Author + information
- Received March 19, 2012
- Revision received May 25, 2012
- Accepted July 4, 2012
- Published online October 1, 2012.
- David V. Daniels, MD⁎,
- Marcel van't Veer, MSc, PhD†,‡,
- Nico H.J. Pijls, MD, PhD†,‡,
- Arjen van der Horst, MSc‡,
- Andy S. Yong, MBBS, PhD⁎,
- Bernard De Bruyne, MD, PhD§ and
- William F. Fearon, MD⁎,⁎ ()
- ↵⁎Reprint requests and correspondence:
Dr. William F. Fearon, Stanford University Medical Center, 300 Pasteur Drive, H2103, Stanford, California 94305
Objectives The aim of this study was to assess the validity of measuring fractional flow reserve (FFR) of the left main (LM) coronary artery in the setting of concomitant left anterior descending (LAD) or left circumflex (LCX) stenoses.
Background The theoretical impact of a stenosis in the LAD on the FFR assessment of intermediate LM disease with the pressure wire in an unobstructed LCX is currently unknown.
Methods A previously validated in vitro model of the coronary circulation was used to create a fixed intermediate stenosis of the LM and a variable downstream LAD or LCX stenosis. The true LM FFR (FFRLM true), with no concomitant downstream disease, was compared to the apparent LM FFR (FFRLM apparent), with concomitant downstream disease measured with different degrees of LAD or LCX disease. Additionally, an equation based on a resistors model was derived to predict the effect of downstream stenosis on LM FFR (FFRLM predicted).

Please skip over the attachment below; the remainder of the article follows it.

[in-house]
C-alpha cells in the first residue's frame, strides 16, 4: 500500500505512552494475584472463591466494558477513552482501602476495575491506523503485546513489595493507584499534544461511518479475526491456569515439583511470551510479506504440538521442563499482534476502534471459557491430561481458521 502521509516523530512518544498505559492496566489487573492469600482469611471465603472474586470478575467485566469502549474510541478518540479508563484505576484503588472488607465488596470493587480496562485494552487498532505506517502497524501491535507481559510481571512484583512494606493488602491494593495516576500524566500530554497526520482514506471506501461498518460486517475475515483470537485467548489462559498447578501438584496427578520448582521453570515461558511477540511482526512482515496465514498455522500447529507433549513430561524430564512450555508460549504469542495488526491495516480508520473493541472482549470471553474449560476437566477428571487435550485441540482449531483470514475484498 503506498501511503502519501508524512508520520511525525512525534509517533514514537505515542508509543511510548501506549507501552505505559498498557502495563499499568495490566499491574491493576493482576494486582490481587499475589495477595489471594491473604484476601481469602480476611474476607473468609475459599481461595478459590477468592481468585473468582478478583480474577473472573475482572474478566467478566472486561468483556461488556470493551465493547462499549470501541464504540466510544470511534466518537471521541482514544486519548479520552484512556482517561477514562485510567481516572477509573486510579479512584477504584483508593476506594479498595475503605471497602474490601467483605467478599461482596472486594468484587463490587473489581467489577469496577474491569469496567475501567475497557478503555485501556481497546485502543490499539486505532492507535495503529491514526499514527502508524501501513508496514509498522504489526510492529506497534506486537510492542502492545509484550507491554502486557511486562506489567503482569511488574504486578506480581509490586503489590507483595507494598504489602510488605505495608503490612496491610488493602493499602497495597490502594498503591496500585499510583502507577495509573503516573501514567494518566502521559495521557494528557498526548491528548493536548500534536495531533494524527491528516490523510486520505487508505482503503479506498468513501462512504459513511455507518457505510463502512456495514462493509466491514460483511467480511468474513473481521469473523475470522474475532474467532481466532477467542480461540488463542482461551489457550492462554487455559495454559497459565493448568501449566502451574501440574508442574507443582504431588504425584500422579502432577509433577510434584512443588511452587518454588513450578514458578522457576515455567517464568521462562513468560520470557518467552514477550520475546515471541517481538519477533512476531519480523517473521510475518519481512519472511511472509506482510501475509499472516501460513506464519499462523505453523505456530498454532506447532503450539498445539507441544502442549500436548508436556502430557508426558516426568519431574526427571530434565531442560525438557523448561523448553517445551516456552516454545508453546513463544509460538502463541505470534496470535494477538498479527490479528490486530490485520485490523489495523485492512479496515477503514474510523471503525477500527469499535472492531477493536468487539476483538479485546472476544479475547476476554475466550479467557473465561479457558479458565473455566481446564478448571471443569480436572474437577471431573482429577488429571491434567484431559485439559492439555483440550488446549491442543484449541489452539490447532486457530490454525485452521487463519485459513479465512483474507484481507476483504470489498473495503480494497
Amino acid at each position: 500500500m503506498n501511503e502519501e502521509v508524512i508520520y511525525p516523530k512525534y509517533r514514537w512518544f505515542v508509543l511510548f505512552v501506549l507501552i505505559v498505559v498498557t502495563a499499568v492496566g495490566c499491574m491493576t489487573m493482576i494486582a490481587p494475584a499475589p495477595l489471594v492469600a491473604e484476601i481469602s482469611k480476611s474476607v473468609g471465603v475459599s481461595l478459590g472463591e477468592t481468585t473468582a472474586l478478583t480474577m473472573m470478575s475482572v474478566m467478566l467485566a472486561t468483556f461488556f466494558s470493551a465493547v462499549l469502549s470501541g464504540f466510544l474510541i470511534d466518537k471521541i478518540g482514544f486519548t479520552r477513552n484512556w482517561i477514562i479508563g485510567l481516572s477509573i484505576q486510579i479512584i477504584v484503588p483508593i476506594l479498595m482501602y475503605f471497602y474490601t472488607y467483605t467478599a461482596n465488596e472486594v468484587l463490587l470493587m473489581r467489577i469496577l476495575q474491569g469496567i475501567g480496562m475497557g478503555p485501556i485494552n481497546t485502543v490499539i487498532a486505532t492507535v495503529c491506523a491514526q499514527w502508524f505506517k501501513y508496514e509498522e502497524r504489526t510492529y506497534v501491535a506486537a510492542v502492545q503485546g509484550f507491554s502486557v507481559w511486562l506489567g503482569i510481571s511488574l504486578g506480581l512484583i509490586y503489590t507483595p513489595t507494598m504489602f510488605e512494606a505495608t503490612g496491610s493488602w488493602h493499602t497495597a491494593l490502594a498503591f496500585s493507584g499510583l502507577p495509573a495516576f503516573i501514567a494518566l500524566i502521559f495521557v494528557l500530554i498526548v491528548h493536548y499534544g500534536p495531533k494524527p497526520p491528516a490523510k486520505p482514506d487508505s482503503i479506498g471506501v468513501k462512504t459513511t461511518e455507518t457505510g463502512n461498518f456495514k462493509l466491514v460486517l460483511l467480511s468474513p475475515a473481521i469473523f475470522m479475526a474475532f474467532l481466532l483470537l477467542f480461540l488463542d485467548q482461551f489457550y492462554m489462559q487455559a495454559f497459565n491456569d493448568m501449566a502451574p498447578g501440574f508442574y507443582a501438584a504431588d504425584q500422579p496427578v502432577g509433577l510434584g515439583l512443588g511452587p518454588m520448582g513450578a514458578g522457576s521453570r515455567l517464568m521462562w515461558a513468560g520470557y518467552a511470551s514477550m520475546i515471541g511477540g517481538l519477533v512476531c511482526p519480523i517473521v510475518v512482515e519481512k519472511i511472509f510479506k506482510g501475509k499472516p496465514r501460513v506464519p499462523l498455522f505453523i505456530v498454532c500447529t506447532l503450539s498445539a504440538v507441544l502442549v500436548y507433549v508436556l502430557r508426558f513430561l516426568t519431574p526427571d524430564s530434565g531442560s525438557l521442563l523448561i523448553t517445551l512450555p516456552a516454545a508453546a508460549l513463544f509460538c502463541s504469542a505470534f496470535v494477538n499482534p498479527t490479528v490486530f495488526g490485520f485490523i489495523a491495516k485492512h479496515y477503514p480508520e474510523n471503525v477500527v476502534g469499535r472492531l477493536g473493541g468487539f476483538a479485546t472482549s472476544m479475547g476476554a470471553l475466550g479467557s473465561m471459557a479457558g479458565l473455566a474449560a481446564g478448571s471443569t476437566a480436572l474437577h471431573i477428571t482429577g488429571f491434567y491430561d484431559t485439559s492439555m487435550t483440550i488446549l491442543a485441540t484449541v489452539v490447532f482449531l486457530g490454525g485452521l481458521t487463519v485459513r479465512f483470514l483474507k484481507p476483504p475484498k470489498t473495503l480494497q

Results In the setting of isolated moderate LM disease (FFR 0.72 ± 0.08), mild to moderate proximal LAD or LCX lesions did not significantly affect LM FFR. Lesions with a composite FFR (LM + downstream disease) ≥0.65 resulted in an FFRLM apparent that was not significantly different from FFRLM true (0.76 ± 0.06 vs. 0.76 ± 0.05, p = 0.124). Our equation for FFRLM predicted accurately modeled the effects of concomitant disease (r = 0.95, p < 0.001).
Conclusions These data suggest that in the presence of proximal mild to moderate LAD or LCX disease, LM FFR can be reliably measured with the pressure wire placed in the uninvolved epicardial artery.
Drs. Pijls, De Bruyne, and Fearon have received research support from St. Jude Medical.
All other authors have reported that they have no relationships relevant to the contents of this paper to disclose. Drs. Daniels and van't Veer contributed equally to this work.
- Received March 19, 2012.
- Revision received May 25, 2012.
- Accepted July 4, 2012.
- American College of Cardiology Foundation